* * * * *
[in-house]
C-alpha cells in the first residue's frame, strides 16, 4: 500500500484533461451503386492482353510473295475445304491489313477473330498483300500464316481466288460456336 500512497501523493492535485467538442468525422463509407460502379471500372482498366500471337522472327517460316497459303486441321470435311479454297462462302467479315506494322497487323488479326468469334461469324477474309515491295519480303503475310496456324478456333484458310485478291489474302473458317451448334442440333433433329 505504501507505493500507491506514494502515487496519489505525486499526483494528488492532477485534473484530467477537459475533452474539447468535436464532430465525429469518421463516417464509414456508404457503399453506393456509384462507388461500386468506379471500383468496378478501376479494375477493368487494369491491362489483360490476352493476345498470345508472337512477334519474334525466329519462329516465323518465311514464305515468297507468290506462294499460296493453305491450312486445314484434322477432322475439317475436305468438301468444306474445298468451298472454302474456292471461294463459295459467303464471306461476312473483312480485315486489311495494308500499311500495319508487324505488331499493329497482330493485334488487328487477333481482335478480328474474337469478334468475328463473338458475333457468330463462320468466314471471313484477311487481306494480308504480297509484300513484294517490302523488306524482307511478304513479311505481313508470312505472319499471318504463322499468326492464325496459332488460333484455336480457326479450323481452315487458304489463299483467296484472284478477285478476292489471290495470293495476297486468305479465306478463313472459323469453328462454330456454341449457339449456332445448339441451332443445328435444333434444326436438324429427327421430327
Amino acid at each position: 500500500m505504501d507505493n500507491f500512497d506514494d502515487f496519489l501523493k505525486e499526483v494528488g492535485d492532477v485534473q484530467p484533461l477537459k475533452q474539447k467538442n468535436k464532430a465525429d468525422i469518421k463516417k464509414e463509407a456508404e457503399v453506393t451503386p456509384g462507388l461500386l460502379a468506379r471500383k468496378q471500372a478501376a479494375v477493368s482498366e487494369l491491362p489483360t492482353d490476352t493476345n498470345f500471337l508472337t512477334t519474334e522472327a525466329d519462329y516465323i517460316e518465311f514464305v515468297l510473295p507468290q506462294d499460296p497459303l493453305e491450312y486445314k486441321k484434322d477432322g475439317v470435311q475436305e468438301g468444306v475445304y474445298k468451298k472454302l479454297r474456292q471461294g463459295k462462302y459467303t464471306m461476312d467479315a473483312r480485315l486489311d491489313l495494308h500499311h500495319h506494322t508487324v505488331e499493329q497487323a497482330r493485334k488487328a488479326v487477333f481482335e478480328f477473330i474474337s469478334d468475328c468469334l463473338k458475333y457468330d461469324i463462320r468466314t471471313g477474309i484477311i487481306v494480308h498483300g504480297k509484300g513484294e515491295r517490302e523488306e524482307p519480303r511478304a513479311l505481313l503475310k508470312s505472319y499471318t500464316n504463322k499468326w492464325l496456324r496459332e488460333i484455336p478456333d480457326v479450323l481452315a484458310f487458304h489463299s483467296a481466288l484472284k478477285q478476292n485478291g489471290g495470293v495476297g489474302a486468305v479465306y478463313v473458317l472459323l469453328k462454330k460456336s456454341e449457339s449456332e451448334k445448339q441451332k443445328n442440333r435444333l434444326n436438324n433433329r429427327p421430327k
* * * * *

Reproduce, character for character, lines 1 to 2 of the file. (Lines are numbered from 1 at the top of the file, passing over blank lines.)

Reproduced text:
[in-house]
C-alpha cells in the first residue's frame, strides 16, 4: 500500500484533461451503386492482353510473295475445304491489313477473330498483300500464316481466288460456336 500512497501523493492535485467538442468525422463509407460502379471500372482498366500471337522472327517460316497459303486441321470435311479454297462462302467479315506494322497487323488479326468469334461469324477474309515491295519480303503475310496456324478456333484458310485478291489474302473458317451448334442440333433433329 505504501507505493500507491506514494502515487496519489505525486499526483494528488492532477485534473484530467477537459475533452474539447468535436464532430465525429469518421463516417464509414456508404457503399453506393456509384462507388461500386468506379471500383468496378478501376479494375477493368487494369491491362489483360490476352493476345498470345508472337512477334519474334525466329519462329516465323518465311514464305515468297507468290506462294499460296493453305491450312486445314484434322477432322475439317475436305468438301468444306474445298468451298472454302474456292471461294463459295459467303464471306461476312473483312480485315486489311495494308500499311500495319508487324505488331499493329497482330493485334488487328487477333481482335478480328474474337469478334468475328463473338458475333457468330463462320468466314471471313484477311487481306494480308504480297509484300513484294517490302523488306524482307511478304513479311505481313508470312505472319499471318504463322499468326492464325496459332488460333484455336480457326479450323481452315487458304489463299483467296484472284478477285478476292489471290495470293495476297486468305479465306478463313472459323469453328462454330456454341449457339449456332445448339441451332443445328435444333434444326436438324429427327421430327